After decades of insurgency, the government of the Philippines is making efforts to deliver peace to Mindanao in the south of the country. Although the creation of the Bangsamoro Transition Authority in 2019 can be seen as an initial success on the road to peace, this entity is faced with a difficult task in managing the transition until the 2022 elections. Violence continues between the government and several armed groups, including ISIS-affiliated elements and the communist New People's Army. Through field research and advocacy, Crisis Group works to support the peace processes, promote strategies designed to limit the space for jihadist recruitment and mobilisation, and strengthen social cohesion in Mindanao.
Officials in The Hague have announced a formal investigation into alleged state crimes committed as part of President Rodrigo Duterte’s aggressive counter-narcotics campaign in the Philippines. For several reasons, as Crisis Group expert Georgi Engelbrecht explains, the enquiry will face an uphill battle.
Originally published in The Diplomat
Violence persisted at low levels in south, while members of Bangsamoro Transition Authority passed bill to extend transition. In Bangsamoro Autonomous Region in Muslim Mindanao in south, communal violence remained low, while some clashes between govt and armed groups continued. Notably, three members of Bangsamoro Islamic Freedom Fighters (BIFF) 14 Sept surrendered to military in Datu Unsay municipality, Maguindanao province. Bomb blast 18 Sept killed one and injured eight civilians in Datu Piang town, Maguindanao; authorities attributed attack to BIFF. In Sulu province, four Abu Sayyaf Group members 7 Sept surrendered to military in Talipao town, followed by another two members next day in Ungkaya Pukan town, Basilan province. Police supported by military 17 Sept killed alleged Abu Sayyaf financier in firefight during attempted arrest in Luuk town, Sulu province. House of Representatives’ Strategic Intelligence Committee Chairperson Johnny Pimentel 5 Sept announced deployment of additional 4,500 troops to Jolo municipality, Sulu province, to combat armed groups. Bangsamoro Transition Authority Senate 6 Sept and House of Representatives 15 Sept each passed bills extending transition period; both houses 21 Sept convened bicameral conference to reconcile both legislations, with bill submitted to President Duterte for signature on 27 Sept. Security forces continued to clash with communist New People’s Army at similarly lethal levels as Aug in Mindanao island in south, Visayas islands in centre, and Luzon island in north, killing at least 22 and injuring four during month. President Duterte 8 Sept accepted ruling party PDP–Laban’s nomination to run for vice presidency in May 2022 election; Senator Manny Pacquiao 19 Sept accepted nomination from supporters within PDP-Laban to run for presidency and Manila Mayor Francisco “Isko” Moreno Domagoso 22 Sept also declared candidacy for Aksyon Demokratiko party. Meanwhile, COVID-19 cases 11 Sept reached all-time daily high of 26,303.
Peace in the Philippines’ majority-Muslim region requires disarming 40,000 ex-rebels and encouraging economic development where they live. But progress toward these goals, together called “normalisation”, is sputtering. Both Manila and the former insurgents need to hit the accelerator lest the process lose momentum entirely.
Elections in 2022 will bring an autonomous regional government to the Bangsamoro, a part of the southern Philippines long riven by rebellion. To prepare for the 2014 peace deal’s last test, the area’s interim self-rule entity needs to accommodate the big families that dominate its politics.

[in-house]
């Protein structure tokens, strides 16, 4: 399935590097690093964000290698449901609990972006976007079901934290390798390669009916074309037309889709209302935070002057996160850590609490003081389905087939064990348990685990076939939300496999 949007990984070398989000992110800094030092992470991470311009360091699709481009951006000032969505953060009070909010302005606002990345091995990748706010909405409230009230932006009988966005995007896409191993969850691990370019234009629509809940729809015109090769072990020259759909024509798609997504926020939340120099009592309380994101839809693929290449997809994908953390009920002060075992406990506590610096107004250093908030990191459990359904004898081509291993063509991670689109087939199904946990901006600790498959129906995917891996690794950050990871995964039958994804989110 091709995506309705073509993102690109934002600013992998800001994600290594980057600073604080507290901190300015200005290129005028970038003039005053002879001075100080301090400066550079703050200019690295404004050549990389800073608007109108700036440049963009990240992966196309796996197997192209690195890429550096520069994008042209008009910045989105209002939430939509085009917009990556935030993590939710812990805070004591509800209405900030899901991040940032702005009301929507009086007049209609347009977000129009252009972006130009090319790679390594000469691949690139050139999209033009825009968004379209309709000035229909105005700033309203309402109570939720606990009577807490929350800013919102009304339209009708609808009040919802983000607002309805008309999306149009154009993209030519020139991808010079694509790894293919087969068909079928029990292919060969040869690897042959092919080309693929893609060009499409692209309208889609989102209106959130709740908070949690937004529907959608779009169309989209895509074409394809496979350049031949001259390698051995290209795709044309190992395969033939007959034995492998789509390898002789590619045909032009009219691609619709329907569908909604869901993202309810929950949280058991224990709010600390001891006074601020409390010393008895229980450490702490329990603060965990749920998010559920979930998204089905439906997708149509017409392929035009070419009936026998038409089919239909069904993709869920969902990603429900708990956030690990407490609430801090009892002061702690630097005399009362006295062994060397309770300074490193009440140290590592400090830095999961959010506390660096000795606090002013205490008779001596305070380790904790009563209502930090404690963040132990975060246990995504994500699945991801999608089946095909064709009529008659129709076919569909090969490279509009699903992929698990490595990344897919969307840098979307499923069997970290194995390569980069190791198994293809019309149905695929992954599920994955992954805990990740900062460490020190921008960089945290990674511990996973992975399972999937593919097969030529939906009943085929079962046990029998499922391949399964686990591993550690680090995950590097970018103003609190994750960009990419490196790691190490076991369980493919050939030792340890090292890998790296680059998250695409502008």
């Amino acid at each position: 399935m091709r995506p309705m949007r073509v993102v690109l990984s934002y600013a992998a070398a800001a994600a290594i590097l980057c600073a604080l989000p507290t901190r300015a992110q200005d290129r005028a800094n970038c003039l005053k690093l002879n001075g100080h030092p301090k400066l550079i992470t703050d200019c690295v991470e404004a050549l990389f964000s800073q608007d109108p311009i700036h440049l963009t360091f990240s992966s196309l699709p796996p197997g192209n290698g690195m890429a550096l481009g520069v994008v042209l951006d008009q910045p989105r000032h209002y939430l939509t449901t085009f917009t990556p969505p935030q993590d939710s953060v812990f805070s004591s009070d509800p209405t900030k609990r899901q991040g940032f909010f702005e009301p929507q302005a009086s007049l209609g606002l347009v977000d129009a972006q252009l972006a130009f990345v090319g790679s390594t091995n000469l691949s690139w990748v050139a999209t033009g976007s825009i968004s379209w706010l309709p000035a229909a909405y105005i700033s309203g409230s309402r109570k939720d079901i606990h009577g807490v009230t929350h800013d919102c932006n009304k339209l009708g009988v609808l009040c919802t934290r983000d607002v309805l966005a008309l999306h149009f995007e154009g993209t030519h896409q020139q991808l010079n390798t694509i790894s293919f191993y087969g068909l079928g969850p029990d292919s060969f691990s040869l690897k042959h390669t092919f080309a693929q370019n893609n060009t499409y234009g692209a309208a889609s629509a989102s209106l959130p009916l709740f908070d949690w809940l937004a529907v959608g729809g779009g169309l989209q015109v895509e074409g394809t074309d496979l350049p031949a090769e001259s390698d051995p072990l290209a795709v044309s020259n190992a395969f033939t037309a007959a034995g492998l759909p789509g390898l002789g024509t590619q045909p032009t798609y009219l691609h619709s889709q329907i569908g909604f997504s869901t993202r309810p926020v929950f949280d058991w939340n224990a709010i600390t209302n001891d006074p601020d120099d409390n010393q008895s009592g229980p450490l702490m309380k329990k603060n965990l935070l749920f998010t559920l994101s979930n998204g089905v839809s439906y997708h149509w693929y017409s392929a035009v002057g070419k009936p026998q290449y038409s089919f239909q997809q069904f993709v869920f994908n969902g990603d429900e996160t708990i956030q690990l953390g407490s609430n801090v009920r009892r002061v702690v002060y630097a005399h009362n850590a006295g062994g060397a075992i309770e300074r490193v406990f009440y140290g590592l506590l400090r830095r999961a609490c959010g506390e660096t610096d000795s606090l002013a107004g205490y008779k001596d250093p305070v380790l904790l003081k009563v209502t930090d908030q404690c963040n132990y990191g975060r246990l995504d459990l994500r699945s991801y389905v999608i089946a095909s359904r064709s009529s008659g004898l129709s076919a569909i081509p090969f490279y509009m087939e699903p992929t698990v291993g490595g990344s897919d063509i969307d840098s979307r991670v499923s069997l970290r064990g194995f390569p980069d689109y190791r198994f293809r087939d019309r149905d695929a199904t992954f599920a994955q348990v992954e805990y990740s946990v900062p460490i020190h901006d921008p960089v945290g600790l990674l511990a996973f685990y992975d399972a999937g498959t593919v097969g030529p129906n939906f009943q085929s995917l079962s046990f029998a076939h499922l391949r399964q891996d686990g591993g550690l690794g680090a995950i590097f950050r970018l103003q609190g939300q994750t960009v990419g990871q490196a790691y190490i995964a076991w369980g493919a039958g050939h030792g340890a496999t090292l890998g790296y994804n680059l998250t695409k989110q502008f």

The new autonomous Bangsamoro region in Muslim Mindanao promises to address longstanding local grievances and drivers of militancy in the Philippines. But the Bangsamoro leadership faces steep challenges in disarming thousands of former militants, reining in other Islamist groups and transitioning from guerrillas to government.
Hopes are high that one of the world’s longest-running civil conflicts can be resolved in the Philippines. The newly-elected president must act on his commitment to the outgoing administration’s promise of autonomy for the southern Bangsamoro (Muslim Nation) population. Failure to do so risks more lawlessness or reigniting the insurgency.
The Philippines has had some recent success in winding down decades-long negotiations with rebel groups, but achieving peace with the country’s biggest insurgency, in Mindanao, requires both new energy and fresh thinking.
The next round of talks between the Philippines’ largest Muslim insurgent group and the government is a crucial step towards implementing a sweeping peace agreement signed in October.
If [President] Duterte can move this [the peace deal] forward during this honeymoon period rapidly, it has a much better chance of going through. I think it's an opportunity that's a tragedy to lose.
The recently established Bangsamoro Autonomous Region in Muslim Mindanao (BARMM) offers new hope for a peaceful future for its majority-Muslim population after decades of war. The success of BARMM, and more broadly, the peace process, could send positive ripple effects across the wider region.
Originally published in Philippine Strategic Forum
The glacial pace of the city’s reconstruction could fuel disillusionment among the region’s population.
Elections in 2022 will bring an autonomous regional government to the Bangsamoro, a part of the southern Philippines long riven by rebellion. To prepare for the 2014 peace deal’s last test, the area’s interim self-rule entity needs to accommodate the big clans that dominate its politics.
It is a challenge to represent South Madaya Proper, a district in Marawi, the Philippines’ historic “Islamic city”, depopulated two years ago in a battle between government forces and jihadists. To do so, a young council chair says, she acts as both official and activist.